• Spray some olive oil into a ramakin.
Have we talked about Japanese tomatoes? I may be repeating myself here but these are the best things at the farmer's market. I've never seen them at the grocery store. They are a little less vibrant in color than we expect from a robust tomato but the flavor is always light, sweet and wonderful. They are much lower in acid than normal tomatoes. Also more watery.

  • Slice one into 4 1/2" rounds. Put one round in the bottom of the ramekin.

  • Sprinkle some goat cheese onto the tomato.

  • Pour in egg white. Repeat ....until the ramekin is full.

  • Finish with cheese on top.
  • Add ground pepper to taste but wait on salt. The cheese is salty and you can always add more after the first bite.

  • Pop the ramekin into the toaster oven at 350 for 10 minutes.
  • Take it out once to drain some of the water that the tomato will release.
  • I always toast a piece of rye bread along side the eggs. Flipping the toast once.

  • Eh... Voila! Yum.

A perfect way to start the day. Good call camera.

Sunday, June 14, 2009

zucchini spinach basil soup w/ corn

I came across this soups beginnings at a little bistro in Silver Lake called Blair's. Dependable for lunch, really really decent for dinner. It's a charming place and the dinner menu is my kind of eating. Homey, farm to table centric, creative. Understated but elegant.

I have no idea what
Blair's actual recipe is but I found myself craving it one day and noticed I had the key ingredients in my fridge and freezer so I set out to make it as closely as I could. This one is pretty close actually. So, here it is, loaded with vitamins, iron, fiber and really tasty. Excellent paired with a salad of red oak lettuce, currents and blue cheese dressing. Make it in large batches. It freezes well. Add corn to each dish never to the whole pot.

Ideally we pick our own squash, corn, basil, leeks and perhaps even our spinach straight out of our own kitchen gardens, those beautiful landscapes we look out at every morning as we sip our tea and plan our day. But maybe you, like me, get most of your goods at a local farmers market and make up the difference at your local Trader Joe's or if you can afford it, Whole Foods. Or Maybe you get all your goods from Ralphs or the corner bodega's freezer section or maybe you pull your fresh veggies out of your neighbors garden! No matter, this is a soup worth the jail time.

If you do have a Trader Joe's near by I want to point out a few quick tricks that will make quick work of this dish. See the cheat sheet photo below....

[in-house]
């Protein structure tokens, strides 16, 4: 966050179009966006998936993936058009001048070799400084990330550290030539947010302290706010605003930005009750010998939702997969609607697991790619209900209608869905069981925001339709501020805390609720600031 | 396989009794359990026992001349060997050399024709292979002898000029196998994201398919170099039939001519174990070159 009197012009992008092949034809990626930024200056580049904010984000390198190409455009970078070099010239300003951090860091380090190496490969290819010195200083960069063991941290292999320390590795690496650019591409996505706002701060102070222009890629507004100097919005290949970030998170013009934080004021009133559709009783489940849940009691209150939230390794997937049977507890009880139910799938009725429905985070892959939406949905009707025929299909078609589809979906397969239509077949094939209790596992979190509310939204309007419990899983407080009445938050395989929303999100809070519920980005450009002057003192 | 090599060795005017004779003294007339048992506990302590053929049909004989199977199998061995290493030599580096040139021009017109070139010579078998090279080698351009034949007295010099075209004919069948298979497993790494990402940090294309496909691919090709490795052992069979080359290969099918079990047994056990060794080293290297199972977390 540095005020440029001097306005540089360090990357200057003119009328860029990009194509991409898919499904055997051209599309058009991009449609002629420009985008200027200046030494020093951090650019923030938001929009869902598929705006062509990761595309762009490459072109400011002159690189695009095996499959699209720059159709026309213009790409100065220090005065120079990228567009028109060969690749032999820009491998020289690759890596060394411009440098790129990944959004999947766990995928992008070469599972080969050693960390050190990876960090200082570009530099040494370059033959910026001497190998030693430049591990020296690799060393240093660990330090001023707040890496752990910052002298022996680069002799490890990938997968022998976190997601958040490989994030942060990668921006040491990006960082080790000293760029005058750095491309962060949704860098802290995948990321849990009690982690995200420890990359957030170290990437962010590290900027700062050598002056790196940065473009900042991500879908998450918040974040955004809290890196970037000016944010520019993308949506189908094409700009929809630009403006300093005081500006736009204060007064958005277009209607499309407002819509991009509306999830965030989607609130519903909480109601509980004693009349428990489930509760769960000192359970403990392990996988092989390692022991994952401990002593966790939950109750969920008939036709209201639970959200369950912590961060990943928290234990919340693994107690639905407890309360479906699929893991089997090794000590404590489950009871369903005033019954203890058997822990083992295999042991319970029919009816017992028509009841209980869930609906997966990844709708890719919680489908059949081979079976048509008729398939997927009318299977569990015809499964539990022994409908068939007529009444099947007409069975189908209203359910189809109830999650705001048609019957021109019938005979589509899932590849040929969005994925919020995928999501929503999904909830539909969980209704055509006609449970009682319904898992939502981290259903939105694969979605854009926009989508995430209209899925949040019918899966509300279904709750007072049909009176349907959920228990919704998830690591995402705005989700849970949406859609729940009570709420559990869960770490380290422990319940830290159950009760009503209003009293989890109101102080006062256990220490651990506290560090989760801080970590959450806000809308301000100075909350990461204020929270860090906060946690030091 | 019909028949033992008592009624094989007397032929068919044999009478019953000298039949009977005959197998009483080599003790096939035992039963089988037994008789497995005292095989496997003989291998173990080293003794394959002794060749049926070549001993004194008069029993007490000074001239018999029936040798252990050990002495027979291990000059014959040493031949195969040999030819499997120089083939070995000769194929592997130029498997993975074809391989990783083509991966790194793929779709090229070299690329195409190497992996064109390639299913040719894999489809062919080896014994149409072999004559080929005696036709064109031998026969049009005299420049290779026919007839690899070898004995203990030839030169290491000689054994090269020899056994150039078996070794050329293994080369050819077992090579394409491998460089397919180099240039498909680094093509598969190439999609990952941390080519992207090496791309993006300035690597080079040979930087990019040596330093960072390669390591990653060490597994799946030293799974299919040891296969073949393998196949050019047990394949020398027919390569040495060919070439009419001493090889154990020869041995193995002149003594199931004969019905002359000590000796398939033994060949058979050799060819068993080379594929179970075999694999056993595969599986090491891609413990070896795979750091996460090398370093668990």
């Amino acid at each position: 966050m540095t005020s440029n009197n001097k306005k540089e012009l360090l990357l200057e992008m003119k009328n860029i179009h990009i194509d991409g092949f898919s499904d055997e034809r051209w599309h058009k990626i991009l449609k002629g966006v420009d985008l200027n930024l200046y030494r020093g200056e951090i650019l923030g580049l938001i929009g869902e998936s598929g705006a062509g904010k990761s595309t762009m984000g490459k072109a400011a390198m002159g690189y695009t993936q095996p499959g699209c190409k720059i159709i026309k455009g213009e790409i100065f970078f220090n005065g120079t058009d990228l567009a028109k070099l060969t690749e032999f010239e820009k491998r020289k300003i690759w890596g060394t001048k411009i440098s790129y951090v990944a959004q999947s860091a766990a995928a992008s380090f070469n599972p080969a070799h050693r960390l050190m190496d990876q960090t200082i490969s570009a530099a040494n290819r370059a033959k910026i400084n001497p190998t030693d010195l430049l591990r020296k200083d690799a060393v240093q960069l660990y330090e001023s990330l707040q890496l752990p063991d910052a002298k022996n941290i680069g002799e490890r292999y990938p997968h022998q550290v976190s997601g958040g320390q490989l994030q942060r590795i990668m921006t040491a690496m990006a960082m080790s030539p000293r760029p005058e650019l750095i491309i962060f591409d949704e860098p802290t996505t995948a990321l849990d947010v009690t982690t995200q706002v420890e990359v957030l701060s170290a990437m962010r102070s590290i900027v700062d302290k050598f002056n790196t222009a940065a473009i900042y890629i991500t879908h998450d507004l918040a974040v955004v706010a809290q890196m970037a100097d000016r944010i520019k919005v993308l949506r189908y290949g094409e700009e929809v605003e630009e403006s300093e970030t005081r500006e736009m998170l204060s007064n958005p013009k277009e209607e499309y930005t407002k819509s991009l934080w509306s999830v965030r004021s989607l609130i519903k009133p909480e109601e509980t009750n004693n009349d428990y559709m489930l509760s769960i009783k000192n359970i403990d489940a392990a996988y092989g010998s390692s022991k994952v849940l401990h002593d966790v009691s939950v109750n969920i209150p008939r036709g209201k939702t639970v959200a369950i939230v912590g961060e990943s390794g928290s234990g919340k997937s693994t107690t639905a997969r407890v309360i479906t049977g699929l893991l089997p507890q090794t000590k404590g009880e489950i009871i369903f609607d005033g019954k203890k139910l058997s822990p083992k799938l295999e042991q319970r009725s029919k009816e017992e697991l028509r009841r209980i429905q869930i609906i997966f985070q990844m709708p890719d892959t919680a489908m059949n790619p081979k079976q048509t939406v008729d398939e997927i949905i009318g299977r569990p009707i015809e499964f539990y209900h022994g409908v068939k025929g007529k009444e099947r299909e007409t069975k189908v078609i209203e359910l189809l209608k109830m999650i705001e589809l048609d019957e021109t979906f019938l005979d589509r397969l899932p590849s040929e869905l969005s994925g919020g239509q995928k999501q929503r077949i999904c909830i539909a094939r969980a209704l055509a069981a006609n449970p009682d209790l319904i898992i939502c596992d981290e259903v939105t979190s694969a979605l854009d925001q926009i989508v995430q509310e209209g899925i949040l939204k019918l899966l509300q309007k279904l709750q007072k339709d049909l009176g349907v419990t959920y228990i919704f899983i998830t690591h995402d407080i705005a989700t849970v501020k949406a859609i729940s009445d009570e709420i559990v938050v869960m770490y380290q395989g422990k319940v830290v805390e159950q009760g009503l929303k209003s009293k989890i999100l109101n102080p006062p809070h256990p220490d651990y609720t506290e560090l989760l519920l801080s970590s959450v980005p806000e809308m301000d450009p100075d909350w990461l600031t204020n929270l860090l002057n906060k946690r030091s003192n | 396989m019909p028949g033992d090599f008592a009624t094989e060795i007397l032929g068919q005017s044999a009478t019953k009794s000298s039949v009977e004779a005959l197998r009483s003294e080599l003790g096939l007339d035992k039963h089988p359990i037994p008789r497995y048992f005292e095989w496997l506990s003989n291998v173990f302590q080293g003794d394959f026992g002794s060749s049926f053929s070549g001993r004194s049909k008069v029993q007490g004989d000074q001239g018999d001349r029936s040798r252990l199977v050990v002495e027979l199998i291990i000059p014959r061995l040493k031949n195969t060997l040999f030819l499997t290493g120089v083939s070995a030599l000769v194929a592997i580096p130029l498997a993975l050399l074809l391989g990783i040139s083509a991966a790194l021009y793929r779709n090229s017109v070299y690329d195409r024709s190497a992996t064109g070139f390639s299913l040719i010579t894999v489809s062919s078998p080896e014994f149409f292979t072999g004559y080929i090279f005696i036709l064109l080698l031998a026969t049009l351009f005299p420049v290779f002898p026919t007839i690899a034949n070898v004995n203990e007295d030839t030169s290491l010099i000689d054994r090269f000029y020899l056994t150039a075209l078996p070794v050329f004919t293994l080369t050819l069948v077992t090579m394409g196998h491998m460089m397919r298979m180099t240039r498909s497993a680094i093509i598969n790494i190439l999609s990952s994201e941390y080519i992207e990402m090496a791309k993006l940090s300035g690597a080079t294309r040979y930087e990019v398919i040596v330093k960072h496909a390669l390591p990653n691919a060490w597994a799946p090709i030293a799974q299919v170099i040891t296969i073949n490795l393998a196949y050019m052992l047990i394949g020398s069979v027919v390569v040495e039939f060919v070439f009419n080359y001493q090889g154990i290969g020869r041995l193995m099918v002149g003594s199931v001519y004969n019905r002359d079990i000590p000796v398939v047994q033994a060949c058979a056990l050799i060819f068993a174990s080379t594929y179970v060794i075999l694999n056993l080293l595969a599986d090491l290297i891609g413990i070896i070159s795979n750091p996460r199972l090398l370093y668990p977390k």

Leeks are good but any onion will work.... but leeks are good.

Zucchini Spinach Basil Soup w/ Corn

5 large zucchini, washed, sliced and salted
2 quarts fresh chopped or 2 bags frozen spinach
2 large bunch basil or 1/2 package of Dorot's frozen
2 large leeks, washed, halved and sliced
2 quarts vegetable broth or water
2 ears of fresh corn, sliced off the cob
salt & pepper
very fruity extra virgin olive oil

  • Toss sliced leeks into a large pot with a couple tablespoons of olive oil.
  • Sautée until soft.
  • Pat excess liquid from sliced/salted zucchini and add to pot.
  • Stir over med heat until zucchini is soft and changes texture, about 10 minutes.
  • Add spinach, basil and broth. If broth doesn't cover vegetables by 1/2" add more water. I'd add a couple generous shakes of salt here. Always coarse sea salt never that iodized table salt (just break up with that tiresome "the sun 'll come out tomorrow" girl already....).
  • Bring soup to a boil, reduce heat and simmer for 20 minutes.
  • Cool for 10 minutes and portion soup into a blender. Blend each batch on high for 2 minutes at least. Soup should be smooth and velvety. Don't worry if it seems frothy the soup will settle and lose the air.
  • Complete puree and return batch to the pot to simmer a bit longer.
  • Add more water, salt and pepper to attain your desired consistency and taste.
  • Corn can be flash sauteed over a high heat or steamed or even served raw if it's high summer and the corn is sweet.
This soup serves well poured hot with a mound of corn in the center, a garnish of fresh basil and a generous drizzle of your best olive oil. You could even add a dash of paprika or fresh ground pepper over the top.

Eat up!